DevOps has been a revolution in the software industry. Companies who have embraced DevOps and implemented it correctly have seen tremendous improvements in the velocity at which they can deliver high-quality software. There’s no lack of DevOps tools and resources for the .NET ecosystem, but if you include Live Debugging in production as part of your .NET DevOps pipeline, then you must come to the following sad conclusion:
DevOps is broken.
It works fine… until you deploy your applications to Production. Then it breaks down.
Because a successful DevOps implementation requires fast feedback loops that enable a rapid cadence of continuously improving deployments. And in companies that do not implement DevOps correctly, these feedback loops break and the DevOps/Development chasm that was always there haunts developers who continue to chase elusive Production errors.
Live Debugging in Production is a whole different ball-game
A pre-Production system is a controlled environment, so when something goes wrong, it’s relatively easy to reproduce the error and get all the debug information needed to fix it. In many cases, the developer can run the relevant code in her local debugger and step through the error execution flow to find the root cause. In Production, things change dramatically.
Production systems run on a whole different scale. The number of user interactions and the volume of data creates scenarios you never expected. Throw in the cloud, microservices, and serverless code, and things begin to get very tricky. The actual point of failure where the application throws an exception may be clear, but that’s not enough. You can’t put breakpoints in your production environment and step through the code. And in the case of microservices or serverless, the service or function with the root cause may not even be running anymore.
Traditional .NET debugging tools can’t cut it
Traditionally, the way to approach Production errors was through log files, what we call “printf debugging.” But logs are not very effective in determining the root cause. The nature of errors is that they occur where you least expect them, so you rarely happen to have the right log entries in place. You try your best to understand what happened, put more logs in place to verify your evaluation, and then have to redeploy and wait for the error to recur. You’ll usually need several iterations before you really solve the problem.
There are observability tools available that help. They provide snapshots with information about locals and variables at the point of failure. Still, we already established that the root cause of the error is often somewhere way back in the execution flow. So the information these tools provide only shows you where to start looking.
There are also .NET debugging tools touting debugging capabilities that use methods similar to Visual Studio’s Tracepoints, but all they’re doing is enabling you to add logs dynamically to your Production code. This is much better than the traditional logging-based debugging techniques since it removes the need to rebuild and redeploy your changes each time. But is that enough?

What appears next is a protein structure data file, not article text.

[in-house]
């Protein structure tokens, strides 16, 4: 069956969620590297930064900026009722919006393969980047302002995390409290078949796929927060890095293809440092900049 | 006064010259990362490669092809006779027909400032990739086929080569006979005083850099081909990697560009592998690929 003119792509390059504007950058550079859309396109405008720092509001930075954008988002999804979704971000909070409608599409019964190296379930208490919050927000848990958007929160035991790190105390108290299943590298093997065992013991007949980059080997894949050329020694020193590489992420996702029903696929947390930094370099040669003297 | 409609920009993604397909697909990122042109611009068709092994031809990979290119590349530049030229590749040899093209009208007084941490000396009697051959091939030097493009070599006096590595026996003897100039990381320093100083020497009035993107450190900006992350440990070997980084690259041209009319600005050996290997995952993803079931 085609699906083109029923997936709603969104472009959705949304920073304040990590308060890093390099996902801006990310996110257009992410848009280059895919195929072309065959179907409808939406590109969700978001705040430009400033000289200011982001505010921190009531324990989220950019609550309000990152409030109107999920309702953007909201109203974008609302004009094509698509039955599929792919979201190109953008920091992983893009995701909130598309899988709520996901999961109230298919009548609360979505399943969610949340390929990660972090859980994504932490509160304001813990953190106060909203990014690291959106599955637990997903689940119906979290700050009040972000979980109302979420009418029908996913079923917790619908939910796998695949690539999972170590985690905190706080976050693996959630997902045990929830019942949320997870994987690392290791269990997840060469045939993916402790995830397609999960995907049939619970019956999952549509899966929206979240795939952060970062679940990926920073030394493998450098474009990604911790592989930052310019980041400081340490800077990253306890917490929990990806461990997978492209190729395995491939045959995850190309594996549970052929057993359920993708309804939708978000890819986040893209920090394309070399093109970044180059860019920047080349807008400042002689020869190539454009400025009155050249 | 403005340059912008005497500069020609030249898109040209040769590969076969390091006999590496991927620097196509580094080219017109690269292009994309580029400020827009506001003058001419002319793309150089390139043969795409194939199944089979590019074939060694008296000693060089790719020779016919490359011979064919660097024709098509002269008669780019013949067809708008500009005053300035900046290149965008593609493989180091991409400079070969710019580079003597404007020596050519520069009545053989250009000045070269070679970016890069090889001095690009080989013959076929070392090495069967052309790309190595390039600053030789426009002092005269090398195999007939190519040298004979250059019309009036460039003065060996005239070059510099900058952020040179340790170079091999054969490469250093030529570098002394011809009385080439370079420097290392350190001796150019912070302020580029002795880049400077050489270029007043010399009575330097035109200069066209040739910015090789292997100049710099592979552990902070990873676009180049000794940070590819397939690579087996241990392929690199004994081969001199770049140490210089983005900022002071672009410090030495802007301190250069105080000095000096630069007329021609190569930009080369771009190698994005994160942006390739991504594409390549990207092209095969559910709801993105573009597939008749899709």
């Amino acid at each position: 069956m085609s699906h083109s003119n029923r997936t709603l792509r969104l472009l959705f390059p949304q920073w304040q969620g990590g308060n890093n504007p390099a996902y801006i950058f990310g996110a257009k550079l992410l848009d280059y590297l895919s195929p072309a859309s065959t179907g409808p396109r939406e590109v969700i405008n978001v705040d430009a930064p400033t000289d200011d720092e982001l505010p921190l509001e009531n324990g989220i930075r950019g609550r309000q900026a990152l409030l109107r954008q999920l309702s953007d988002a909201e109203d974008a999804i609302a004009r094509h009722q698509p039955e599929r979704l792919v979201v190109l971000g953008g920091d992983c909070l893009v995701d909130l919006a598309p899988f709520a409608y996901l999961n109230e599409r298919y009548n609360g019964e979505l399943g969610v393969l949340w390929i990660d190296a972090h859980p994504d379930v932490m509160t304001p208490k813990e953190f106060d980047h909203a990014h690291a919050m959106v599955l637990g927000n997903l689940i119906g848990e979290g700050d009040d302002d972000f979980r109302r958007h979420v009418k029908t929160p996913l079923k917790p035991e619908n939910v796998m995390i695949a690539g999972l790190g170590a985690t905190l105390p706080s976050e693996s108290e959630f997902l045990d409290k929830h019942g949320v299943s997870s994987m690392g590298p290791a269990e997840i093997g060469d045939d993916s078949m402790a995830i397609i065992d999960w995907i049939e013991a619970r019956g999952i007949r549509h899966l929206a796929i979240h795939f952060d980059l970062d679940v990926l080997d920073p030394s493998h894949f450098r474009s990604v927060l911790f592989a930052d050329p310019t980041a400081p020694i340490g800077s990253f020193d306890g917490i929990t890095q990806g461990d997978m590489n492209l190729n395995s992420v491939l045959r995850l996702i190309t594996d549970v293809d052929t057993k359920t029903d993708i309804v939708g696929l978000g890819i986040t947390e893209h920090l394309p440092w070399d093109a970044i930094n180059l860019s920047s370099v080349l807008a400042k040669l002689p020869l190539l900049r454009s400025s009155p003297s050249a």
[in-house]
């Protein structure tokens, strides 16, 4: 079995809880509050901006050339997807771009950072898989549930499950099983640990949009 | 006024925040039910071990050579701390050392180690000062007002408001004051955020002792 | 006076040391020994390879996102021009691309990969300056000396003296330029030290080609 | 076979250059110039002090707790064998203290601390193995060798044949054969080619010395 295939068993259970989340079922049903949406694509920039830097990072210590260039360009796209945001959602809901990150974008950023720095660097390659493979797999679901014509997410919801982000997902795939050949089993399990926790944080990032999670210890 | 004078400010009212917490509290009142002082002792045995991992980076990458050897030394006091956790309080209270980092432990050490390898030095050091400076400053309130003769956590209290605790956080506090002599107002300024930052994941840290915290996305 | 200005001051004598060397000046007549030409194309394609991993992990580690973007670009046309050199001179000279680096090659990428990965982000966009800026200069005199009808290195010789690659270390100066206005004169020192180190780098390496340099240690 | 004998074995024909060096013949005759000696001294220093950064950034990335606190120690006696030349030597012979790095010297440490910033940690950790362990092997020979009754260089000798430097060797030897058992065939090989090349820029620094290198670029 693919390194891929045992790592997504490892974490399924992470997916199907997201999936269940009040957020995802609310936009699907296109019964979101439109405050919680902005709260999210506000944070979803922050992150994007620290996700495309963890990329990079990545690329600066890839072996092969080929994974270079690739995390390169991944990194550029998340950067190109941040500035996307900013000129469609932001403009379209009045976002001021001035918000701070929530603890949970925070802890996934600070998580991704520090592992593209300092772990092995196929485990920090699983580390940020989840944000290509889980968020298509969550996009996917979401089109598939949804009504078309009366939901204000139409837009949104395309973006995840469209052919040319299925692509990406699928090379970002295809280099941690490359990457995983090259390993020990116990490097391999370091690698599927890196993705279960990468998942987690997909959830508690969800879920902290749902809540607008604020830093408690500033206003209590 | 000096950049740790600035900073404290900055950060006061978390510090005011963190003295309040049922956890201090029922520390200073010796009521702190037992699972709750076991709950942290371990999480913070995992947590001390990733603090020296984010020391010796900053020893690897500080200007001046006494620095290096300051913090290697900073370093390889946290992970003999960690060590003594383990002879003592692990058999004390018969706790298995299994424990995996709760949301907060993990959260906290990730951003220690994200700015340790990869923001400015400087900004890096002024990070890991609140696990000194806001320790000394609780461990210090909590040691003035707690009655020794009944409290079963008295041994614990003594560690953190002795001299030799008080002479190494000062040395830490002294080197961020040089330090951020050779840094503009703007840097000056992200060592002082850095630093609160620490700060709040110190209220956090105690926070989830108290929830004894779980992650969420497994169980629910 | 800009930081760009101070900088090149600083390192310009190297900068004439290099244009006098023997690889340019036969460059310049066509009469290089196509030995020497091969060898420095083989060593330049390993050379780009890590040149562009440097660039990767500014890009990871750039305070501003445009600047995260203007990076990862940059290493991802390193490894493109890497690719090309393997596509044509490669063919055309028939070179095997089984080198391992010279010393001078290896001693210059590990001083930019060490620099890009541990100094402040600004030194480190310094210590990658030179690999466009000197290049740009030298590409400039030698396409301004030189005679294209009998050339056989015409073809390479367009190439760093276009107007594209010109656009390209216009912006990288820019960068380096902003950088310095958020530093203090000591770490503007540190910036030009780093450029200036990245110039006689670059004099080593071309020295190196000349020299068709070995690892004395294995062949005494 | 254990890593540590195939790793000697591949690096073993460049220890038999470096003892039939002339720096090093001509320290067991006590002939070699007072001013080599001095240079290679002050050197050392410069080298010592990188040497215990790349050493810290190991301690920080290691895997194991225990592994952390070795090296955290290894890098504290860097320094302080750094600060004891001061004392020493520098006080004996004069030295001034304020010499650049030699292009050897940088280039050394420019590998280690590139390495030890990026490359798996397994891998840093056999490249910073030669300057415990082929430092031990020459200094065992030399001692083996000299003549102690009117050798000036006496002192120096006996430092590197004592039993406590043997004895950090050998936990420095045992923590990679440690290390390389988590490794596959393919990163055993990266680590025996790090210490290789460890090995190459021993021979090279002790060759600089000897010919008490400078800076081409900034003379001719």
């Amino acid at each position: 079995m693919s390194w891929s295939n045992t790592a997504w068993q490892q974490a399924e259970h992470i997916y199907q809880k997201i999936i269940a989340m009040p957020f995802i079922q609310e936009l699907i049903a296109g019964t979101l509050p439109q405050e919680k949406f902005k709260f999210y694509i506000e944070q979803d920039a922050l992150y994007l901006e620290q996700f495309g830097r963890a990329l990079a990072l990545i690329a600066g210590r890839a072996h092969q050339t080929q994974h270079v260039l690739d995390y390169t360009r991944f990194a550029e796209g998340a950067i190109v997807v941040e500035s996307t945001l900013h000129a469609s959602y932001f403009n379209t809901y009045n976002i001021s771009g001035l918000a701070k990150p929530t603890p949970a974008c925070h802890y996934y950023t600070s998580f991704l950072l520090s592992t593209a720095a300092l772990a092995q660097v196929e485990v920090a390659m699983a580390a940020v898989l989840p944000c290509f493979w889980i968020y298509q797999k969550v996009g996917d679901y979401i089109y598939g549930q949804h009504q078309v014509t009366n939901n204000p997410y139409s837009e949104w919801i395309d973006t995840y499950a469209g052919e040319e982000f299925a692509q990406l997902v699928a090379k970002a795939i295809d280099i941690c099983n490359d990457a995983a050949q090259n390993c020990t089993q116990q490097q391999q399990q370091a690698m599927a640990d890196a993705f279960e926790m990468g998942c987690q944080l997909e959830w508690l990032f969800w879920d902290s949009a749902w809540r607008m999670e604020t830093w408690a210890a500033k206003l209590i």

Not really. In the end, what you’re getting is hints at what happened at different points along the way. If you decide to log the right variables, you may see what went wrong, but it’s still an exercise of guessing what you need to log.
There is a better way.
Time-Travel debugging for .NET
There is a good reason that Time-Travel fidelity is one of the pillars of Production debugging. Not only does it provide a complete picture of the application state at the point of failure, but it does so at each step of the way back to the root cause. With Time-Travel fidelity, you can step back and forth through the code and see the values of all locals, variables, and method return calls across the whole call stack along the complete error execution flow. No need to guess what to log where – it’s all there for the taking.
Ozcode provides Time-Travel fidelity in steps for maximal effectiveness with minimal instrumentation.
The first time an error occurs, and an exception is thrown, the Ozcode agent reports it in the dashboard and adds primary instrumentation. Next time the error occurs, Ozcode shows the point of failure and corresponding local variables. (Error monitors provide this information too, but for them, that’s where it ends.) In many cases, that is enough to solve the error, but the scale and complexity of Production systems often require deeper investigation. You can now ask Ozcode to add more instrumentation to the error execution flow, so that next time the error occurs, you’ll get the full time-travel capture that provides debug information across the call-stack.
Let’s see what this looks like in Ozcode Live Debugger.
Time-Travel debug information completes the feedback loop
While logs (whether static or dynamic) and observability tools go some of the way to help developers fix Production errors, they still leave a wide gap between the location in the code where an exception is thrown to determining the root cause of the error. Detailed time-travel debug information fills that gap with code-level visibility into the complete error execution flow. By putting this Production data into the developers’ hands, time-travel debug information closes the feedback loop from Production back to development to complete the DevOps cycle for Live Debugging in Production.
Ozcode Live Debugger
Autonomous exception capture
Don’t chase after exceptions. They automatically appear in your dashboard.
Get insights into your code down to the deepest levels.
View the true state of your code anywhere in the execution flow of an error.